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The Negative Environmental Implications of the Athabasca Oil Sands

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THE NEGATIVE ENVIRONMENTAL IMPLICATIONS OF THE ATHABASCA OIL SANDS

“The modern era began with the discovery that started the most brilliant, inventive, and destructive age in the history of mankind. The age of energy.” The Athabasca oil sands were founded in the late 1960s and have now developed into a major player within the Canadian economy, acting as its prominent supplier of crude oil. With roughly 2.5 trillion barrels of oil in the ground, the oil sands are one of the largest deposits in the world. However, a problem arises with the extraction process, as it is both expensive and cumbersome with the presence of bitumen within the oil (a highly viscous, black hydrocarbon). Therefore, the extensive extraction process that is required by oil mining companies leads to negative environmental implications. As a result, this paper will discuss the extent of these environmental implications in terms of escalating greenhouse gas emissions, the depletion and contamination of water reserves, and the destruction of terrestrial ecosystems within the Boreal forest. In addition to this, the underlying notion of Alberta’s unlikely future for a sustainable environment.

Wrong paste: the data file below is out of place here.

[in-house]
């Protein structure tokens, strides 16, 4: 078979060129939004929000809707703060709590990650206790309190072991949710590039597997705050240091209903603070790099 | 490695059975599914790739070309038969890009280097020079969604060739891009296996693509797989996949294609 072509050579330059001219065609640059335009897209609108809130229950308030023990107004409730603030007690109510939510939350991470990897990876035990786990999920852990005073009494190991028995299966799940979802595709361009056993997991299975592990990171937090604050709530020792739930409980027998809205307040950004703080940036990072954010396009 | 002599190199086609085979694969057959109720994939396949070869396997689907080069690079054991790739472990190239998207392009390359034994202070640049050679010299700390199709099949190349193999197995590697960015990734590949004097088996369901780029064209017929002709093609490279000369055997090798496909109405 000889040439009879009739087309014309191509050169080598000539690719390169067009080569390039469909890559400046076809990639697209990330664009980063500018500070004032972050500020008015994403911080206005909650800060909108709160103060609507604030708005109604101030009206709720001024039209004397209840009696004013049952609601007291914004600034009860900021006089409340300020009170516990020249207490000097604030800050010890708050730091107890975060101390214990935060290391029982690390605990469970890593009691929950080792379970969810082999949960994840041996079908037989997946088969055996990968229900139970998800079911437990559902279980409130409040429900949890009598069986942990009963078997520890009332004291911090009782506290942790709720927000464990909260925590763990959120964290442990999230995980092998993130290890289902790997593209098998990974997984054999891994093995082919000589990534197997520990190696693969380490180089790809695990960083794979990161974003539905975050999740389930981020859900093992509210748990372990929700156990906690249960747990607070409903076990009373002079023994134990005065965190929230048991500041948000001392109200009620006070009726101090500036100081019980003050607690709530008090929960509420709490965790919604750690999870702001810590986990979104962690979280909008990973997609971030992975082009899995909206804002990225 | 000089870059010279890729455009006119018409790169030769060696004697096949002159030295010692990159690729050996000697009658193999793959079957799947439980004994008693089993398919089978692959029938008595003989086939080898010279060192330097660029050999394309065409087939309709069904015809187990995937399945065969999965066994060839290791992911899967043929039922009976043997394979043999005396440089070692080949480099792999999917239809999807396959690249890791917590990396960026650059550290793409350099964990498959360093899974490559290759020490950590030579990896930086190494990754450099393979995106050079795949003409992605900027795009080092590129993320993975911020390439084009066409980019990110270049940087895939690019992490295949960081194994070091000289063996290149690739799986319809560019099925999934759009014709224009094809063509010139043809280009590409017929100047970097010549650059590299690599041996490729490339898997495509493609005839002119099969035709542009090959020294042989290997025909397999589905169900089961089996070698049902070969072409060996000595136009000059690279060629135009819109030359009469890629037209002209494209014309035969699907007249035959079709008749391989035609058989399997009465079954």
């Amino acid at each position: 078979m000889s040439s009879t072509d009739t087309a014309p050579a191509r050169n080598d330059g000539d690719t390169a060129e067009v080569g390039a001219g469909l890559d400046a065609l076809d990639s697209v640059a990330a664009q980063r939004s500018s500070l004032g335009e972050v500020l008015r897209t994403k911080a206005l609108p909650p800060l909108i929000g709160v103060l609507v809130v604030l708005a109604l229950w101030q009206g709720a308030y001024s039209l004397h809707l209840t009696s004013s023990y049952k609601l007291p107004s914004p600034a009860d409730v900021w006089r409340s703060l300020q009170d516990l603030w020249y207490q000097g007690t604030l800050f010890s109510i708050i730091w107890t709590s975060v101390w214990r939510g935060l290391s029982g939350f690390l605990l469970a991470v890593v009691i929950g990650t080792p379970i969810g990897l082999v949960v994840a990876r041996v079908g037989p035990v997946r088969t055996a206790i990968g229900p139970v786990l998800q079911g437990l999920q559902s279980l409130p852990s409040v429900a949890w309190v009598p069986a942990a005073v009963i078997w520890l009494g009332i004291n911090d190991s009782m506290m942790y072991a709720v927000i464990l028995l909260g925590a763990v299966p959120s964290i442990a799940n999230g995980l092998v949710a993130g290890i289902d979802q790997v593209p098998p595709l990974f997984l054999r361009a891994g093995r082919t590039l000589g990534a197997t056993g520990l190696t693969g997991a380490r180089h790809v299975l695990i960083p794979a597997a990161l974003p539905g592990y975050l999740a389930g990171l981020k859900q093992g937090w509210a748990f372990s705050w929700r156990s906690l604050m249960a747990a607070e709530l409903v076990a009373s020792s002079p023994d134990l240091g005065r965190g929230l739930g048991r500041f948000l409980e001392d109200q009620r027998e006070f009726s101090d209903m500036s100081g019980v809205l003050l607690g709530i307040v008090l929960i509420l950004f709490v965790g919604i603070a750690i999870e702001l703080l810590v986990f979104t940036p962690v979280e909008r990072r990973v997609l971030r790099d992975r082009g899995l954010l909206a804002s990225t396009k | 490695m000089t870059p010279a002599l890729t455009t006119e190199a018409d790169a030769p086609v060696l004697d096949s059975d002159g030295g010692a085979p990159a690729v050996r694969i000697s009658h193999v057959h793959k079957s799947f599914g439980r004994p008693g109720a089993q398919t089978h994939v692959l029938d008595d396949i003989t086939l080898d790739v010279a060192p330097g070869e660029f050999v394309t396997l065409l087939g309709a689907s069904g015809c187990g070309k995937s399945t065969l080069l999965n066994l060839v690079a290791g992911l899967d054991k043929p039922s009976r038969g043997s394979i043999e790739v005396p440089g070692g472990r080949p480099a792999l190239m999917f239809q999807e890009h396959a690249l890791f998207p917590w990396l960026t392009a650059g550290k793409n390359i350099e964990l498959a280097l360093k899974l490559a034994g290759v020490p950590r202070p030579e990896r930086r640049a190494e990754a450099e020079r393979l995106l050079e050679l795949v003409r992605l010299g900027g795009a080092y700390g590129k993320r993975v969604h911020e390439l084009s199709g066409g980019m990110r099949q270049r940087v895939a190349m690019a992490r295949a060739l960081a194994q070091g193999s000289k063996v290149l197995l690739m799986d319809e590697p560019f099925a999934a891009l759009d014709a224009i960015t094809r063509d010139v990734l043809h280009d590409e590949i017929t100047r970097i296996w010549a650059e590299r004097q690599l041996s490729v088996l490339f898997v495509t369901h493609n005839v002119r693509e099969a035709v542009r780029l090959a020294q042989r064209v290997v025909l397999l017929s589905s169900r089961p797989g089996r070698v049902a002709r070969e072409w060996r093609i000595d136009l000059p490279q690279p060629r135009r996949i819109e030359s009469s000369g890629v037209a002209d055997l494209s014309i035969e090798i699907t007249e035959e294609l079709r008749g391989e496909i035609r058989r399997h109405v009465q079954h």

Greenhouse gases (GHG) are emissions within the atmosphere that absorbs and emit radiation, thus damaging the ozone layer. Taking this into consideration, the expansionary development associated with the Athabasca oil sands are rapidly increasing the level of pollution emitted within Canada. The oil sands alone are a source of more than one billion kilograms of air pollutants, placing the province of Alberta as the leading contributor within Canadian industry. Of these pollutants, the most commonly released by industry-burning fossil fuel companies are criteria air contaminants (CACs). CACs include carbon dioxide, nitrogen dioxide, and sulphur dioxide (all of which are primary components of greenhouse gas)....

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